My success came from leaving corporate life, rather than fighting it. But I would not necessarily believe the choices I made are right, or ideal for others. Being an entrepreneur or business owner does not guarantee financial success, nor more time with family. The challenges organisations have is the melding of the work week and weekend and giving people space to not connect to work. Respecting people’s non-work time without having this diminish promotional opportunities.
The first thing businesses can do is stop holding social events outside of business hours. Microbias is as damaging as blatant stereotyping. Who in your office organises the birthday cake? Or for that matter cleans up after it?
CEO UM Australia
I experienced more ‘men’s club’ behaviours in this market than I had in any other when I arrived in Australia, and that is from global-based experience. It was a shock and shame – and frankly quite boring.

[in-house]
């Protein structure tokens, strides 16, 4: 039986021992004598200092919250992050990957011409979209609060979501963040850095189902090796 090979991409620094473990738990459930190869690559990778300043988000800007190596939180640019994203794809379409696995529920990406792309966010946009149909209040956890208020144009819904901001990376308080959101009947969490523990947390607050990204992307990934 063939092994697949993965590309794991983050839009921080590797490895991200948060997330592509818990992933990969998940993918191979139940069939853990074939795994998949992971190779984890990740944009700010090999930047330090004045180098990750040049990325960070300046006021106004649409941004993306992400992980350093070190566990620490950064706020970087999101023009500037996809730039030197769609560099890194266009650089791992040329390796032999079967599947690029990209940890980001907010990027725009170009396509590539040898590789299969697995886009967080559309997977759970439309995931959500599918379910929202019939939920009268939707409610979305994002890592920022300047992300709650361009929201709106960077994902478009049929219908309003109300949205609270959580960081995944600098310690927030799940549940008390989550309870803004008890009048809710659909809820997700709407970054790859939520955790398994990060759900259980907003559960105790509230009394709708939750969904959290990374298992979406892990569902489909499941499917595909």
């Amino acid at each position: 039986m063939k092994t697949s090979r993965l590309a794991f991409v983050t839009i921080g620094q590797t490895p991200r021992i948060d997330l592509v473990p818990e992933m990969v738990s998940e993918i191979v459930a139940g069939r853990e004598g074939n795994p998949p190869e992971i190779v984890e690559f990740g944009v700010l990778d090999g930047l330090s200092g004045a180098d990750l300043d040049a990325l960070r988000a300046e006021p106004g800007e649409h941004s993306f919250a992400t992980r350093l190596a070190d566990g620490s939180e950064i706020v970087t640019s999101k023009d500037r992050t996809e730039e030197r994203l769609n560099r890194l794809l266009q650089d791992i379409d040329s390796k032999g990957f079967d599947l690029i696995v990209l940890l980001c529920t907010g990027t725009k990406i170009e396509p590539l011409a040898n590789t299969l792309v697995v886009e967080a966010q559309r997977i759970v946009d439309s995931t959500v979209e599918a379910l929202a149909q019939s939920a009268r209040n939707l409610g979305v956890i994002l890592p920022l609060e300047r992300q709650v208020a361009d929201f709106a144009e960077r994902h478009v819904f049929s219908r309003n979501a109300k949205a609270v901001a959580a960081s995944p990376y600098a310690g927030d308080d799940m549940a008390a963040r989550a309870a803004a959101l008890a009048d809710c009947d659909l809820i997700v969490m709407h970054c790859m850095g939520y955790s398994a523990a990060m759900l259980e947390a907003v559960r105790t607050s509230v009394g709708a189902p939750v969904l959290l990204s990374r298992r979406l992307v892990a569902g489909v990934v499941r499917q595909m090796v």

I think it has improved vastly in recent years, as women are speaking up more, and I think men are listening. There are many sisters, wives and daughters that men respect - and the wider gender equality conversation over the last few years has started to resonate more, with these personal relationships as the reference point.
But no, I don’t think the work is done.
Ensuring we build and nurture a community of humans who are open and respectful of all people, all walks of life, race, gender and style is crucial. Unfortunately it only takes a small group of people to revert to negative, legacy based ideas, if driven by fear – and all prejudice is ultimately founded in fear. Staying open, educating and listening are key to avoiding this.
I don’t see people in different streams based on gender, I see talent and humans, and so tend not to operate in a tokenistic state on this.
I think generalising women is as bad as generalising men, and with this in mind, my aim is to identify leadership talent, motivation and intent, and then work to that. If it’s a specific female that needs support, my fostering sits in three camps.